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 Post subject: Re: Gray shades of blue and purple in Paraiba, paraiba type,
PostPosted: Sun Feb 28, 2016 8:48 am 
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Hello,
we are now sure that other ( " s " ) area (s) in Mozambique have copper in some tourmalines .
Both stones ( bluish / green and the pink purple ) are winners . I went yesterday at the 57 th BANGKOK GEMS & JEWELRY FAIR and get certifcates from GIT in 2 hours . Copper ( Cu ) element was determined in those 2 stones . I will buy a sprectrometer soonly ( Thank you Bill :) ) . So , definetly , roughs tourmalines can be tested by a sprectrometer ??? Or only faceted stones ??

I will go back to Mozambique soonly and then i will be able to update you about the areas where natural paraiba tourmalines come out of our mother land .

I made a big mistake by cutting the bluish green tourmaline in Thailand . Proportions and angles are bad . The bluish green is now 21,26 carats with the proportion of 18,36 *13,64*11,95 . So the stone is not glowing at all. To let you know what i exactly did , i will send you some pictures . I will send the purple pink one to Europe to get it analized by a lab to know exactly the percentage of Copper element in the stone , to be sure that the stone can be a canditate for the HEATING PROCESS . Any advice is welcome .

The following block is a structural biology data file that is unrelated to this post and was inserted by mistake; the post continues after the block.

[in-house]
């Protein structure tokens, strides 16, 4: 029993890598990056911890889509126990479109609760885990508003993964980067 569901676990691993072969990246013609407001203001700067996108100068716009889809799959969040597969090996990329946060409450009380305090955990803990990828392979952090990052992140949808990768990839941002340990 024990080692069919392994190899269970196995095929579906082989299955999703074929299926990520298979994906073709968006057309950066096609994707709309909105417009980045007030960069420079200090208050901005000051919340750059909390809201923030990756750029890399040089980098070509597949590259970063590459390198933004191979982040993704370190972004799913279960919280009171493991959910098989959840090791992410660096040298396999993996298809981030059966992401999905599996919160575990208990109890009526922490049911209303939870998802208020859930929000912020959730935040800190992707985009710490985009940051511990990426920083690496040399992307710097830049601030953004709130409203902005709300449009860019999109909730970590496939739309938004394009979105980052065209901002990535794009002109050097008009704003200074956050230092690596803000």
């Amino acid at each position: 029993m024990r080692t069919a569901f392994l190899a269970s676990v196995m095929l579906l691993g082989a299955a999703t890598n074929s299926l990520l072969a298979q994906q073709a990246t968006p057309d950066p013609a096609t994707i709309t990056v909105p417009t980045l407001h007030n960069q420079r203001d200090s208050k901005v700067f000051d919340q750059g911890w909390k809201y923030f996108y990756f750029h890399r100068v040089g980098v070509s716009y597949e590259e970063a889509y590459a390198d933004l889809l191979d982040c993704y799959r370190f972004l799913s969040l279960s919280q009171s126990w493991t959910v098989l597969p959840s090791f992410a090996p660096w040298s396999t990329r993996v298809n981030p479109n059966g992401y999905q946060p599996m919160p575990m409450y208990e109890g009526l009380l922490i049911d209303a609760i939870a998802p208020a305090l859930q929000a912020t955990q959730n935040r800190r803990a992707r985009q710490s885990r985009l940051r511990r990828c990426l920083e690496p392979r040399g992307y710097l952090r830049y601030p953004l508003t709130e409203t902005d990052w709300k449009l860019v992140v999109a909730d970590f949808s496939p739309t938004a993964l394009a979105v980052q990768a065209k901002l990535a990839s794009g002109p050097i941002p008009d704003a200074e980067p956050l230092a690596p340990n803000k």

The brownish hue in the included part was affecting the real color of the stone also . The piece i get certificated is a 1,79 carats Orangy Pink copper bearing tourmaline .
Am i able to send pictures when stones are sealed in their certificates in the forum ?

Image

Image

Image

Image

Image

Image